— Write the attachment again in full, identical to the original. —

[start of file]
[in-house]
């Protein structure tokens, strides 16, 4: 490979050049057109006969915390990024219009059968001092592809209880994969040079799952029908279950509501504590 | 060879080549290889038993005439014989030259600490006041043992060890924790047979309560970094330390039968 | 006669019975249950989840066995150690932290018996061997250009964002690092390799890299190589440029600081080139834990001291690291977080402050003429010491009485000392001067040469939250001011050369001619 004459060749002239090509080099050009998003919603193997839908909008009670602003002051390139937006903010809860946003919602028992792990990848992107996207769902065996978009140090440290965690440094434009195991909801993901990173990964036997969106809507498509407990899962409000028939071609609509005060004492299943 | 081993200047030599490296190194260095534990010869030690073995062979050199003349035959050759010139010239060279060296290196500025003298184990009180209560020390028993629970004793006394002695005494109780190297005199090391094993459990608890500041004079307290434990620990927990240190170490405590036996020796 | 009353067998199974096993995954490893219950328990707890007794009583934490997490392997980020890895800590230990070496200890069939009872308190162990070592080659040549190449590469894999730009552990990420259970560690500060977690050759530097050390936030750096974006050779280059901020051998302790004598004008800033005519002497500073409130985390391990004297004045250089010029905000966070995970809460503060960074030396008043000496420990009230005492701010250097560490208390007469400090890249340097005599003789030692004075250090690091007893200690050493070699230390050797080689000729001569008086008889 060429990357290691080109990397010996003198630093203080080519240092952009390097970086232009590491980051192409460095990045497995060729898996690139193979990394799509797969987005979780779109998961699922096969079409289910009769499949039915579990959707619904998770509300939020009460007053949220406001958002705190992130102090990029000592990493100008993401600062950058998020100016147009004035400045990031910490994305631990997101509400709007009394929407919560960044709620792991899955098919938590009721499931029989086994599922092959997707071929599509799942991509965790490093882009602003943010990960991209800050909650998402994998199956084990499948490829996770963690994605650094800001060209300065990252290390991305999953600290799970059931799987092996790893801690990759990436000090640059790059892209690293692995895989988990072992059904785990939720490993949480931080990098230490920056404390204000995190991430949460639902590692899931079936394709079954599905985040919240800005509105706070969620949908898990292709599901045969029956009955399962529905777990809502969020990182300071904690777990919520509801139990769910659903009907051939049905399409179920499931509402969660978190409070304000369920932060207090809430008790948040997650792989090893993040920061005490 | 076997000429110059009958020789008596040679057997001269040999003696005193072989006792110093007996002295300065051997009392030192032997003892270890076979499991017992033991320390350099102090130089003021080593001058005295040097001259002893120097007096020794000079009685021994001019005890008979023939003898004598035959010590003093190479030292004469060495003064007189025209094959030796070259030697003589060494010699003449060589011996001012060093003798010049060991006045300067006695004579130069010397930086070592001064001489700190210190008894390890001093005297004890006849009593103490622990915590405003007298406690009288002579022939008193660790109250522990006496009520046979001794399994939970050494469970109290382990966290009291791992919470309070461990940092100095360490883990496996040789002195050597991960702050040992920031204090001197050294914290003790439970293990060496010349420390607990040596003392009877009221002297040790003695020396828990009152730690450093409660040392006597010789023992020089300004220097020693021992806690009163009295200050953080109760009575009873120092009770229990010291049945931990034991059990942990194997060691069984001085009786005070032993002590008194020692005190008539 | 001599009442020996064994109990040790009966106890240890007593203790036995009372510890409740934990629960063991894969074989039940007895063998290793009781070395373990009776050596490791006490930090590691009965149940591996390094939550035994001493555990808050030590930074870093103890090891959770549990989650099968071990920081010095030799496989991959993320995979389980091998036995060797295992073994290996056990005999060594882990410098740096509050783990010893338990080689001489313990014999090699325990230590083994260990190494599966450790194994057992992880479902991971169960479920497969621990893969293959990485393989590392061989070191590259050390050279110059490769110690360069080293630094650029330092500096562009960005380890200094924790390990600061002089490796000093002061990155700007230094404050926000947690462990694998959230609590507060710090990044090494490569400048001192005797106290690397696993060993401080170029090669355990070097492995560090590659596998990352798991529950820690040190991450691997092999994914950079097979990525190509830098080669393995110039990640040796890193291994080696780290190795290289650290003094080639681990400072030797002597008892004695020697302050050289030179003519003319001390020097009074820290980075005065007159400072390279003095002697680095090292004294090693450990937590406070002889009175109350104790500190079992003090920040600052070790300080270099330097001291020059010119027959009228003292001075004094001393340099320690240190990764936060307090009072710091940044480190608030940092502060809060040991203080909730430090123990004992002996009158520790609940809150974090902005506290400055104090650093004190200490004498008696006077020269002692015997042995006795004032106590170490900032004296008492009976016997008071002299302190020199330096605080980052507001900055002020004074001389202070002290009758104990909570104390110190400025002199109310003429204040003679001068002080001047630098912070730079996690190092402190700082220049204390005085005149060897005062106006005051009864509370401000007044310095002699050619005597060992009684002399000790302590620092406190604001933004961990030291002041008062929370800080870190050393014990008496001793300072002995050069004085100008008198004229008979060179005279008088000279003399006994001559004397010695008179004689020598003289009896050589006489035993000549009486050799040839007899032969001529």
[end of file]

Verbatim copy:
[in-house]
């Protein structure tokens, strides 16, 4: 490979050049057109006969915390990024219009059968001092592809209880994969040079799952029908279950509501504590 | 060879080549290889038993005439014989030259600490006041043992060890924790047979309560970094330390039968 | 006669019975249950989840066995150690932290018996061997250009964002690092390799890299190589440029600081080139834990001291690291977080402050003429010491009485000392001067040469939250001011050369001619 004459060749002239090509080099050009998003919603193997839908909008009670602003002051390139937006903010809860946003919602028992792990990848992107996207769902065996978009140090440290965690440094434009195991909801993901990173990964036997969106809507498509407990899962409000028939071609609509005060004492299943 | 081993200047030599490296190194260095534990010869030690073995062979050199003349035959050759010139010239060279060296290196500025003298184990009180209560020390028993629970004793006394002695005494109780190297005199090391094993459990608890500041004079307290434990620990927990240190170490405590036996020796 | 009353067998199974096993995954490893219950328990707890007794009583934490997490392997980020890895800590230990070496200890069939009872308190162990070592080659040549190449590469894999730009552990990420259970560690500060977690050759530097050390936030750096974006050779280059901020051998302790004598004008800033005519002497500073409130985390391990004297004045250089010029905000966070995970809460503060960074030396008043000496420990009230005492701010250097560490208390007469400090890249340097005599003789030692004075250090690091007893200690050493070699230390050797080689000729001569008086008889 060429990357290691080109990397010996003198630093203080080519240092952009390097970086232009590491980051192409460095990045497995060729898996690139193979990394799509797969987005979780779109998961699922096969079409289910009769499949039915579990959707619904998770509300939020009460007053949220406001958002705190992130102090990029000592990493100008993401600062950058998020100016147009004035400045990031910490994305631990997101509400709007009394929407919560960044709620792991899955098919938590009721499931029989086994599922092959997707071929599509799942991509965790490093882009602003943010990960991209800050909650998402994998199956084990499948490829996770963690994605650094800001060209300065990252290390991305999953600290799970059931799987092996790893801690990759990436000090640059790059892209690293692995895989988990072992059904785990939720490993949480931080990098230490920056404390204000995190991430949460639902590692899931079936394709079954599905985040919240800005509105706070969620949908898990292709599901045969029956009955399962529905777990809502969020990182300071904690777990919520509801139990769910659903009907051939049905399409179920499931509402969660978190409070304000369920932060207090809430008790948040997650792989090893993040920061005490 | 076997000429110059009958020789008596040679057997001269040999003696005193072989006792110093007996002295300065051997009392030192032997003892270890076979499991017992033991320390350099102090130089003021080593001058005295040097001259002893120097007096020794000079009685021994001019005890008979023939003898004598035959010590003093190479030292004469060495003064007189025209094959030796070259030697003589060494010699003449060589011996001012060093003798010049060991006045300067006695004579130069010397930086070592001064001489700190210190008894390890001093005297004890006849009593103490622990915590405003007298406690009288002579022939008193660790109250522990006496009520046979001794399994939970050494469970109290382990966290009291791992919470309070461990940092100095360490883990496996040789002195050597991960702050040992920031204090001197050294914290003790439970293990060496010349420390607990040596003392009877009221002297040790003695020396828990009152730690450093409660040392006597010789023992020089300004220097020693021992806690009163009295200050953080109760009575009873120092009770229990010291049945931990034991059990942990194997060691069984001085009786005070032993002590008194020692005190008539 | 001599009442020996064994109990040790009966106890240890007593203790036995009372510890409740934990629960063991894969074989039940007895063998290793009781070395373990009776050596490791006490930090590691009965149940591996390094939550035994001493555990808050030590930074870093103890090891959770549990989650099968071990920081010095030799496989991959993320995979389980091998036995060797295992073994290996056990005999060594882990410098740096509050783990010893338990080689001489313990014999090699325990230590083994260990190494599966450790194994057992992880479902991971169960479920497969621990893969293959990485393989590392061989070191590259050390050279110059490769110690360069080293630094650029330092500096562009960005380890200094924790390990600061002089490796000093002061990155700007230094404050926000947690462990694998959230609590507060710090990044090494490569400048001192005797106290690397696993060993401080170029090669355990070097492995560090590659596998990352798991529950820690040190991450691997092999994914950079097979990525190509830098080669393995110039990640040796890193291994080696780290190795290289650290003094080639681990400072030797002597008892004695020697302050050289030179003519003319001390020097009074820290980075005065007159400072390279003095002697680095090292004294090693450990937590406070002889009175109350104790500190079992003090920040600052070790300080270099330097001291020059010119027959009228003292001075004094001393340099320690240190990764936060307090009072710091940044480190608030940092502060809060040991203080909730430090123990004992002996009158520790609940809150974090902005506290400055104090650093004190200490004498008696006077020269002692015997042995006795004032106590170490900032004296008492009976016997008071002299302190020199330096605080980052507001900055002020004074001389202070002290009758104990909570104390110190400025002199109310003429204040003679001068002080001047630098912070730079996690190092402190700082220049204390005085005149060897005062106006005051009864509370401000007044310095002699050619005597060992009684002399000790302590620092406190604001933004961990030291002041008062929370800080870190050393014990008496001793300072002995050069004085100008008198004229008979060179005279008088000279003399006994001559004397010695008179004689020598003289009896050589006489035993000549009486050799040839007899032969001529």